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Psychosis in remission for mentally ill man who killed five at Calgary house party

Review board is expected to release its decision on Matthew de Grood in a few weeks
A family member of five slain students holds a heart sign with their names on it following a court decision in Calgary, Wednesday, May 25, 2016. A mentally-ill man who stabbed the five at a house party in 2014 appeared before a review board heard Wednesday. THE CANADIAN PRESS/Jeff McIntosh

A mentally ill man who stabbed and killed five young people at a Calgary house party seven years ago could be in a group home by Christmas but is a long way from being released back into the community, a review board heard Wednesday.

Matthew de Grood, 30, was found not criminally responsible for the 2014 killings of Zackariah Rathwell, Jordan Segura, Kaitlin Perras, Josh Hunter and Lawrence Hong because he was suffering from schizophrenia at the time.

He appeared at his annual Alberta Review Board hearing to assess his treatment and whether he should be allowed any increased privileges or freedoms over the next year.

The review board is expected to release its decision in a few weeks.

The board heard that de Grood’s psychosis is in full remission and there have been no problems with him taking his medications.

A psychiatrist treating him at Edmonton’s Alberta Hospital said transitioning into a group home is a logical next step but recommended de Grood remain under a full mental health warrant instead of receiving a conditional discharge.

“There are some significant uncertainties,” said Dr. Santoch Rai. “The treatment team has decided to resolve those uncertainties in favour of what we feel is a necessary consideration of the safety of the public.”

Rai said the mental health warrant allows de Grood to be returned to the hospital immediately if he deteriorates and stops taking his medications.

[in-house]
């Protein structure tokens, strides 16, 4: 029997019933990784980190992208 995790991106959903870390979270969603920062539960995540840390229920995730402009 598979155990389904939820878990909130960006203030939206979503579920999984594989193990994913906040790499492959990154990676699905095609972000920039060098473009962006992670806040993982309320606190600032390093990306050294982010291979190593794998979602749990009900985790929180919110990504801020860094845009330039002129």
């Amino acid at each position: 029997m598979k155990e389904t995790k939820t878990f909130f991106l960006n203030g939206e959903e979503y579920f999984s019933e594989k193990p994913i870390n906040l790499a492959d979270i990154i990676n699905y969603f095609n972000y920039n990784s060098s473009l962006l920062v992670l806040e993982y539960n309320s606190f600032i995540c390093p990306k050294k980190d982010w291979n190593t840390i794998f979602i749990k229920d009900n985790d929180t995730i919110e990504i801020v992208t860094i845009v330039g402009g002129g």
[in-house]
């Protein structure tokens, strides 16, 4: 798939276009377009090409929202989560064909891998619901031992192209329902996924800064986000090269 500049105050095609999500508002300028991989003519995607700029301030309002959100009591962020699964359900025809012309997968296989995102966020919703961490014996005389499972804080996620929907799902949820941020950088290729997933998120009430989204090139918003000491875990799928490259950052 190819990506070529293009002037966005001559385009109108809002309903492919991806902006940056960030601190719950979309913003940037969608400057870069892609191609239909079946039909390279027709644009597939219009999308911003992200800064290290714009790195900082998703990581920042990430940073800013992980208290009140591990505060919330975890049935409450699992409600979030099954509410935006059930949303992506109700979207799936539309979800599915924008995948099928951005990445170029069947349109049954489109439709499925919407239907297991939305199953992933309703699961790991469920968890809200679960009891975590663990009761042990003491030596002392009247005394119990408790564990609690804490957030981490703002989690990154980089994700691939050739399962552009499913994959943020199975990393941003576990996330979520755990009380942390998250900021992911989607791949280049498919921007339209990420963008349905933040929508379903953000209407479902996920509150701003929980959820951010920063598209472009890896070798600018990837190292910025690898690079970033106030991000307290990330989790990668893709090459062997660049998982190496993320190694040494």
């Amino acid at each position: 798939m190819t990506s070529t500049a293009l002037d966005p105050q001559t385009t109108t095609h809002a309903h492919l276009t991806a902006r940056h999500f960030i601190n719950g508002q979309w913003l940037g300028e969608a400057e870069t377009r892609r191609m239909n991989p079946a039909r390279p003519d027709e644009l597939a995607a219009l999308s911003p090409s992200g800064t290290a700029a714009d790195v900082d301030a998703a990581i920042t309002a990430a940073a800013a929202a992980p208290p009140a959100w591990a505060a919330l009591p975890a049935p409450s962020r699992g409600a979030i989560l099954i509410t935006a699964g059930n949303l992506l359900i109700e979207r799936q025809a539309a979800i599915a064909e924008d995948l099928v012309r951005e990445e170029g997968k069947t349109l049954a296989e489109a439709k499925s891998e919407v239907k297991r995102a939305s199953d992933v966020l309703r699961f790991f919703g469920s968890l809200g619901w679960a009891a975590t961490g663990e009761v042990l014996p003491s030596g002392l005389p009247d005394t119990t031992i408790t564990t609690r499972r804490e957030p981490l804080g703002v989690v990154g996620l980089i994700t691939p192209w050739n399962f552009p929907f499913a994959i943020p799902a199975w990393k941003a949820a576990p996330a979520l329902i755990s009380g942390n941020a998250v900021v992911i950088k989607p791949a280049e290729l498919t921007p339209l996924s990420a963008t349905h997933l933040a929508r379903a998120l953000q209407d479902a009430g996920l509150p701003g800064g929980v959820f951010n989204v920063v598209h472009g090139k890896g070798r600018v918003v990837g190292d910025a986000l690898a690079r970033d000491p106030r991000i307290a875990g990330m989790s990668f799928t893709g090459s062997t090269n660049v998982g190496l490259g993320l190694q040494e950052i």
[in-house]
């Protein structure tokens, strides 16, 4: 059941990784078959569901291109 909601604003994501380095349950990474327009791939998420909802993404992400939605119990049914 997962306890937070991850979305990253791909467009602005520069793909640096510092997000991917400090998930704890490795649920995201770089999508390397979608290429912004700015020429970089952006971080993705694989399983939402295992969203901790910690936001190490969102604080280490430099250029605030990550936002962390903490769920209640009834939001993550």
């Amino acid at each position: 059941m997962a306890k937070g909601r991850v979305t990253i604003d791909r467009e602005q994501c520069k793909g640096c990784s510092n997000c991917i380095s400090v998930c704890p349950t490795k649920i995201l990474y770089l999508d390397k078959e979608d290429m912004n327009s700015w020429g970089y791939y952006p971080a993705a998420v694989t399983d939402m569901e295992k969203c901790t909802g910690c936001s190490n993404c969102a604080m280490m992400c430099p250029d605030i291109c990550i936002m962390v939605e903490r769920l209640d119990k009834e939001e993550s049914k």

“He can appear very well to the point where he can actually function in an employment setting in the morning and then in the evening to do something very serious,” he said.

He has the “ability when he’s illto inflict very serious harm on multiple people and do that very quickly.”

De Grood’s trial heard that he was a university student who went to the party being held to mark the end of the school year. He attacked others there believing the devil was talking to him and a war was about to begin that signalled the end of the world.

A judge ruled that he was delusional then and did not understand his actions were wrong.

Rai said de Grood could eventually be allowed more freedoms but “I think we’re quite a long way away from that.”

He also said it might be beneficial for de Grood to move back to Calgary in order to be closer to his family. But de Grood’s lawyer, Allan Fay, told the hearing that his client isn’t requesting the move and wants to stay in Edmonton for the foreseeable future.

De Grood, wearing a mask, addressed the review board and said he’s not asking for sympathy.

“I accept what I have done and I’m truly sorry. I just hope one day I will be seen as a person who is able to earn his way back into society. The weight of this tragedy bears heavily on my shoulders and has not lightened over time,” he said.

“I carry the shame and guilt with me 24-7 and will forever. I want to make amends in any way I can. I’m committed to managing my illness.”

Doug and Susan de Grood also filed a statement with the board saying their son is a human being and not a monster.

“Nothing prepared us for the increasing crusade of seeking a lifetime punishment for Matthew. We feel the need to remind those who seem to have forgotten that Matthew has already been through the trial and found to be (not criminally responsible),” they wrote.

“Yet some people feel the review board hearings every year should be treated like a quest for justice.”

The board heard statements from the families of the victims. Many were frustrated and angry.

“This is the sixth victim impact statement I will be submitting since my son Joshua’s life was taken by Matthew de Grood. I struggle every year with writing to honour Josh,” said Kelly Hunter.

“I get so sad at times I just can’t seem to think of Josh without feeling sad about him not being here anymore. I miss him terribly.”

Shannon Miller said nothing is going to take away the pain of losing her daughter Kaiti.

“The truth is Kaiti didn’t die. She was murdered and there’s a huge difference between the two,” she said.

“How do you articulate having Kaiti ripped from my life? She was my baby girl. She was part of who I am and now that is gone forever. It shatters me.”

— Bill Graveland The Canadian Press

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